Central to Diplomas Now is a weekly meeting among teams of teachers, corps members, and social workers who share the same group of students. Each student presents at least one of Balfanz's three early warning indicators for potential dropouts: attendance below 85 percent, a course failure in math or English, and a suspension for poor behavior.

"This is the catalytic converter of the Diplomas Now model," Hiteshew says. "It exposes the broad profile of the students to each member of the team and allows them to collectively develop, implement, and monitor an intervention to help any one student overcome an indicator he or she is struggling with."

Diplomas Now's goal is to establish the model in three to four schools in a district for four to five years at a time. At that point, they anticipate partner schools will be able to follow the model on their own. Talent Development Secondary staff then move on to assist another set of schools, while City Year and Communities In Schools staff may stay as long as a school faces challenges associated with high levels of student poverty.

Spreading success to more schools

English's Patten, initially a skeptic of Diplomas Now, has become an evangelist. She particularly appreciates the program's adaptability to individual schools' needs and the way it eases the burden on teachers in high-poverty areas.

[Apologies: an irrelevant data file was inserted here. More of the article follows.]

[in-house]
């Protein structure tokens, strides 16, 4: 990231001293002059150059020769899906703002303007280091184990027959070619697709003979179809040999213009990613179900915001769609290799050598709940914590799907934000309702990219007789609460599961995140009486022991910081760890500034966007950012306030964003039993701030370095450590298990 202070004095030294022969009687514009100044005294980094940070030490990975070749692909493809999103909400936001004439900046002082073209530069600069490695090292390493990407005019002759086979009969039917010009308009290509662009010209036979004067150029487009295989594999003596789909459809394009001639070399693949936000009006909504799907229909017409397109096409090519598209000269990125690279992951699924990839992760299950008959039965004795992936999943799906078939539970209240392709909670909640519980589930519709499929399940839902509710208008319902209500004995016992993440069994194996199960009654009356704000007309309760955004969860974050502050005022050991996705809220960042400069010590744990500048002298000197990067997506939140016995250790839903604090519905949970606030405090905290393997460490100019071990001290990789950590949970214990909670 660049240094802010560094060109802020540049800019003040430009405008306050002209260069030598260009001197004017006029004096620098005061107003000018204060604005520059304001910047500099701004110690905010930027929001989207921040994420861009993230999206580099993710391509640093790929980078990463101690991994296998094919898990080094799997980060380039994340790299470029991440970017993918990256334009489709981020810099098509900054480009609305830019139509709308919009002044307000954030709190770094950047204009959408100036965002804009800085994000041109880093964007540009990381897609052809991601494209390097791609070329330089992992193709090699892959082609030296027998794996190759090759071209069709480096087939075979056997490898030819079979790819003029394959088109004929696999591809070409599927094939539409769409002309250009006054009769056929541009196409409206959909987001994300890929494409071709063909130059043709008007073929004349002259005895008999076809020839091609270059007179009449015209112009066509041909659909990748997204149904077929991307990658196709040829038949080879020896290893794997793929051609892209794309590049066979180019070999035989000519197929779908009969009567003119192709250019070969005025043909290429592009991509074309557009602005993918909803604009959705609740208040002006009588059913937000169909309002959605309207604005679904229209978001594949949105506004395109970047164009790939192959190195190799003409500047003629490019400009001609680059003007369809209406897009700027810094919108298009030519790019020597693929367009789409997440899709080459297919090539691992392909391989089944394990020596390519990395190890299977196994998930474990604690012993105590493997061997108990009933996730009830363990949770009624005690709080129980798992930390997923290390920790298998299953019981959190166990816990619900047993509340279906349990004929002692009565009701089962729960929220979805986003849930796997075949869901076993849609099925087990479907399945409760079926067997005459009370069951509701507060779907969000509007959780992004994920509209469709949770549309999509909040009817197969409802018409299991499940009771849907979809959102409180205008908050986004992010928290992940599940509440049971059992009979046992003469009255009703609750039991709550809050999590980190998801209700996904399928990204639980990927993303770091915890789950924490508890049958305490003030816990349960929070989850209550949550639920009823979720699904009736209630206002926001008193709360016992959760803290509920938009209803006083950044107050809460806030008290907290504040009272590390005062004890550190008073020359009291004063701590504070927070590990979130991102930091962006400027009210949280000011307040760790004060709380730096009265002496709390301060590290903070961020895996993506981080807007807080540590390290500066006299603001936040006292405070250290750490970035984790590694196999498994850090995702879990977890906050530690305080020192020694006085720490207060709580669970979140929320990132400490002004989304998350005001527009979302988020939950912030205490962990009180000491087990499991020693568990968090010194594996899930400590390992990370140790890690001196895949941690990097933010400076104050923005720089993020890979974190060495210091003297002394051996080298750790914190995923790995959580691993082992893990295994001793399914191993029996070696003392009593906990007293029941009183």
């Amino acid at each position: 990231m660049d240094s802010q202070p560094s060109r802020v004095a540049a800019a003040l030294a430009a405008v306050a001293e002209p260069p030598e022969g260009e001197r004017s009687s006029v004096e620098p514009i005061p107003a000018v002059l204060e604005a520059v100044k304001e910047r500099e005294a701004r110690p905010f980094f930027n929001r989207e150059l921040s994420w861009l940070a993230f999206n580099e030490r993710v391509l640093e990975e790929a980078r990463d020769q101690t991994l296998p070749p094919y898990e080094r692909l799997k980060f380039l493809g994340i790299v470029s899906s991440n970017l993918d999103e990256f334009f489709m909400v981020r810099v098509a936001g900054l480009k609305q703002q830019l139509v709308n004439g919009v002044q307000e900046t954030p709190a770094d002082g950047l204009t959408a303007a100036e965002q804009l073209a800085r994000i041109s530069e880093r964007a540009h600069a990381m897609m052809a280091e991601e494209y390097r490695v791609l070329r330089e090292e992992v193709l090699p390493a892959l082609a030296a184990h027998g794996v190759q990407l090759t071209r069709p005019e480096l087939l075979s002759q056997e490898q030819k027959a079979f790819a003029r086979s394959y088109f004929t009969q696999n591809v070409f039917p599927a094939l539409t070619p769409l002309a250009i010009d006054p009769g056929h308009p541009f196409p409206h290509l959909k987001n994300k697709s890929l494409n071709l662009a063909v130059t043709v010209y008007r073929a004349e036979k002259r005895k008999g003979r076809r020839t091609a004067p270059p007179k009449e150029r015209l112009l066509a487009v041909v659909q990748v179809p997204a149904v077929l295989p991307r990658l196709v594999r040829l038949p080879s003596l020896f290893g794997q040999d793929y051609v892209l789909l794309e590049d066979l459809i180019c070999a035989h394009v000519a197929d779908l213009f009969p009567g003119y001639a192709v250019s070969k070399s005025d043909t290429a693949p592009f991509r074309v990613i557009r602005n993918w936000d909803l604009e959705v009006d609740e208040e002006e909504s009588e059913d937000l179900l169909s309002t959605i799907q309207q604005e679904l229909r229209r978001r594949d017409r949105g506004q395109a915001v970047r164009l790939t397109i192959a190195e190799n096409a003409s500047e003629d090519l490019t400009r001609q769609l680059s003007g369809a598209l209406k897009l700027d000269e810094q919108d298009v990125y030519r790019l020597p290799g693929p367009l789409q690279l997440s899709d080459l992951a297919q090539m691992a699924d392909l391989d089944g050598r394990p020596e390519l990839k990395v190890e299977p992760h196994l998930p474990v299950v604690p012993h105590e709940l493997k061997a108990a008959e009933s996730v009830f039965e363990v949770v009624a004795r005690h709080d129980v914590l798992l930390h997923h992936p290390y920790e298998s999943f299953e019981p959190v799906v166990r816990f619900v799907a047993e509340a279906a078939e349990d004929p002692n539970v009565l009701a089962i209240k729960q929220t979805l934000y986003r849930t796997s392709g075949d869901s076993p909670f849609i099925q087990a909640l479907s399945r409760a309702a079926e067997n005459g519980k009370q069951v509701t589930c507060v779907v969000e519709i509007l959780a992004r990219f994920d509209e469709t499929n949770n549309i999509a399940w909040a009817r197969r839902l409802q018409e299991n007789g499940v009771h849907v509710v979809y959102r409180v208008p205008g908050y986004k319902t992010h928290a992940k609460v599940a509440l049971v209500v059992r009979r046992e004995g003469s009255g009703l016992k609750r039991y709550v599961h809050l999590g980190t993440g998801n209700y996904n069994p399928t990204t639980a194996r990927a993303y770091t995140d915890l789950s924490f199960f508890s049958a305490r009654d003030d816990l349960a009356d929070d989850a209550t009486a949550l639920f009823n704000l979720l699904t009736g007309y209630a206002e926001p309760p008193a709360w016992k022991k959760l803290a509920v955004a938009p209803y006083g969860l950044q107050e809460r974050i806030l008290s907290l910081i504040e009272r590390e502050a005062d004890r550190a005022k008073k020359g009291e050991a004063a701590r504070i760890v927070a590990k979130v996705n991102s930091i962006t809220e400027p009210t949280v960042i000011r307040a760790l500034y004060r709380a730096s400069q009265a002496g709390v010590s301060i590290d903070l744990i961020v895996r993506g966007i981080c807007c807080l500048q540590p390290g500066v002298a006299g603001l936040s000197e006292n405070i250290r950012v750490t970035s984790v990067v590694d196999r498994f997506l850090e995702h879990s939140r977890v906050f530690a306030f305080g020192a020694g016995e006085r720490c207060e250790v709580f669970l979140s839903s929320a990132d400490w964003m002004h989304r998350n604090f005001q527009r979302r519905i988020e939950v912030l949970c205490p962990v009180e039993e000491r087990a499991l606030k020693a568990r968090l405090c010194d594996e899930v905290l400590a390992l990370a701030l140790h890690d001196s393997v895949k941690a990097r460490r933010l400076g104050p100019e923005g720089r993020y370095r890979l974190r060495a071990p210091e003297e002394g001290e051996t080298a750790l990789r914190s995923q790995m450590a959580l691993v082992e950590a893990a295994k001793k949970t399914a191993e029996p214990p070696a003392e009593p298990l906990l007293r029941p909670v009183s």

"There are students who have extreme service needs relating to traumas and safety. As teachers, we need to support students through those while helping them make up four years of reading progress in months so they can pass state standardized tests," she says. "Diplomas Now allows teachers to focus on the whole student to make those achievements possible."

Yet to bring this program to more schools like Boston English — especially as public education funding struggles to reach its pre-2008 levels— philanthropy is essential, says Scott Crumpler, Diplomas Now's executive director for Miami. He oversees the program in four schools, one of which saw its transformation highlighted in remarks made by U.S. Secretary of Education Arne Duncan at last year's celebration of the 50th Anniversary of the Elementary and Secondary Education Act in Washington, D.C.

"We need consistent, sustainable funding to work alongside school staff to teach them this process," Crumpler says. "It is imperative to have teachers, mentors, and counselors in these schools who can make these students feel safe, welcome and confident; to keep them engaged in school and focused on being prepared for life. That's why Diplomas Now is so important."

For more information on how you can make a gift to support Diplomas Now and the School of Education, please contact Michele Ewing.

For more information about Diplomas Now program operations, please contact Kathy Nelson.

Listen to more from Robert Balfanz on NPR's Morning Edition.